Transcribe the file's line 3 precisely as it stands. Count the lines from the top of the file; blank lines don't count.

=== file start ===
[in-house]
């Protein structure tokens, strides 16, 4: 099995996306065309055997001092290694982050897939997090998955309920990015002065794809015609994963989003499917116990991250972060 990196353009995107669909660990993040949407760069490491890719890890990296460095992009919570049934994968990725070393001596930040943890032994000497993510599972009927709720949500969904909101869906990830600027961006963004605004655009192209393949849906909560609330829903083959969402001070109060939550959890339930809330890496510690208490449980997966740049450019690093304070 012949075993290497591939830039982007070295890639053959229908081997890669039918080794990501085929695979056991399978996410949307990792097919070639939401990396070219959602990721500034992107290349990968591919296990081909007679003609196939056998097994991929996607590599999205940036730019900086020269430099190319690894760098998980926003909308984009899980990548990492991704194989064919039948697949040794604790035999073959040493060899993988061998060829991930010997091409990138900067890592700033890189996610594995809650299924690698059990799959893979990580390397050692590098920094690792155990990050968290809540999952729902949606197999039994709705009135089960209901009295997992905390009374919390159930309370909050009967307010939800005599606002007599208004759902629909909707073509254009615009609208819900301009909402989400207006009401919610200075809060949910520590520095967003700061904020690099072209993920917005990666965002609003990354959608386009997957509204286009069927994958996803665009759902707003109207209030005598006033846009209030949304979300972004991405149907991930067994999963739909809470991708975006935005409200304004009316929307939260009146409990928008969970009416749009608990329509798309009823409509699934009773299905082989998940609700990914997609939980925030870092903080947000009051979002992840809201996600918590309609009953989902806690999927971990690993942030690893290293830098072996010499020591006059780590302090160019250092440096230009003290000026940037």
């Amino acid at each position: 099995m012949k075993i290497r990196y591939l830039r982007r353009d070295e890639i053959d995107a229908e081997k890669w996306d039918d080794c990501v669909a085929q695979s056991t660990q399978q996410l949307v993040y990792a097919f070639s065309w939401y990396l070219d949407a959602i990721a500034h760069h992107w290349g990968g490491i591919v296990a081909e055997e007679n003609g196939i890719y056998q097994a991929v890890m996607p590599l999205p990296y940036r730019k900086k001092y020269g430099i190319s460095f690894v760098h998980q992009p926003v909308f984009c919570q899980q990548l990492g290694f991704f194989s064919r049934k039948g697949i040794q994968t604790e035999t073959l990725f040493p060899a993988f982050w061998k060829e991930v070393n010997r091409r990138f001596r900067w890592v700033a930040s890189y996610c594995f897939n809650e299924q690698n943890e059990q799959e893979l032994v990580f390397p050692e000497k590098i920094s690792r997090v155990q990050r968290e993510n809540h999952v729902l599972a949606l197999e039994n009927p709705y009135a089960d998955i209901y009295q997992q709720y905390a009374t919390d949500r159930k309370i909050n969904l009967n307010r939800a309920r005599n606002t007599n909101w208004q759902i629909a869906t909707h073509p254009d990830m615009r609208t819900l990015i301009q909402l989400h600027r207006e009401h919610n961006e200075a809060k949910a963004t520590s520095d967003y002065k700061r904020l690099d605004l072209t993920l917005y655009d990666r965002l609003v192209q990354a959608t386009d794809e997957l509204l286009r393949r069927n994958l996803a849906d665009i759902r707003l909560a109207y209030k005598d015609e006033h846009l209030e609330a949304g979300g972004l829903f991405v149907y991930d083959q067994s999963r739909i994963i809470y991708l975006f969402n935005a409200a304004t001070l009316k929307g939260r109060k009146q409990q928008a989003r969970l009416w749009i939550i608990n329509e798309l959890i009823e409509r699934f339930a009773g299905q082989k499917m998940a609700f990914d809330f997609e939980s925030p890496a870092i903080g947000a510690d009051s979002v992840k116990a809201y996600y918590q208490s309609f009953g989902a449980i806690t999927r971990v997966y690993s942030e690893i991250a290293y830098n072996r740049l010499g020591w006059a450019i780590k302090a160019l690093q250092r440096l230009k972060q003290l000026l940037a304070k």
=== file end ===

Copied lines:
């Amino acid at each position: 099995m012949k075993i290497r990196y591939l830039r982007r353009d070295e890639i053959d995107a229908e081997k890669w996306d039918d080794c990501v669909a085929q695979s056991t660990q399978q996410l949307v993040y990792a097919f070639s065309w939401y990396l070219d949407a959602i990721a500034h760069h992107w290349g990968g490491i591919v296990a081909e055997e007679n003609g196939i890719y056998q097994a991929v890890m996607p590599l999205p990296y940036r730019k900086k001092y020269g430099i190319s460095f690894v760098h998980q992009p926003v909308f984009c919570q899980q990548l990492g290694f991704f194989s064919r049934k039948g697949i040794q994968t604790e035999t073959l990725f040493p060899a993988f982050w061998k060829e991930v070393n010997r091409r990138f001596r900067w890592v700033a930040s890189y996610c594995f897939n809650e299924q690698n943890e059990q799959e893979l032994v990580f390397p050692e000497k590098i920094s690792r997090v155990q990050r968290e993510n809540h999952v729902l599972a949606l197999e039994n009927p709705y009135a089960d998955i209901y009295q997992q709720y905390a009374t919390d949500r159930k309370i909050n969904l009967n307010r939800a309920r005599n606002t007599n909101w208004q759902i629909a869906t909707h073509p254009d990830m615009r609208t819900l990015i301009q909402l989400h600027r207006e009401h919610n961006e200075a809060k949910a963004t520590s520095d967003y002065k700061r904020l690099d605004l072209t993920l917005y655009d990666r965002l609003v192209q990354a959608t386009d794809e997957l509204l286009r393949r069927n994958l996803a849906d665009i759902r707003l909560a109207y209030k005598d015609e006033h846009l209030e609330a949304g979300g972004l829903f991405v149907y991930d083959q067994s999963r739909i994963i809470y991708l975006f969402n935005a409200a304004t001070l009316k929307g939260r109060k009146q409990q928008a989003r969970l009416w749009i939550i608990n329509e798309l959890i009823e409509r699934f339930a009773g299905q082989k499917m998940a609700f990914d809330f997609e939980s925030p890496a870092i903080g947000a510690d009051s979002v992840k116990a809201y996600y918590q208490s309609f009953g989902a449980i806690t999927r971990v997966y690993s942030e690893i991250a290293y830098n072996r740049l010499g020591w006059a450019i780590k302090a160019l690093q250092r440096l230009k972060q003290l000026l940037a304070k």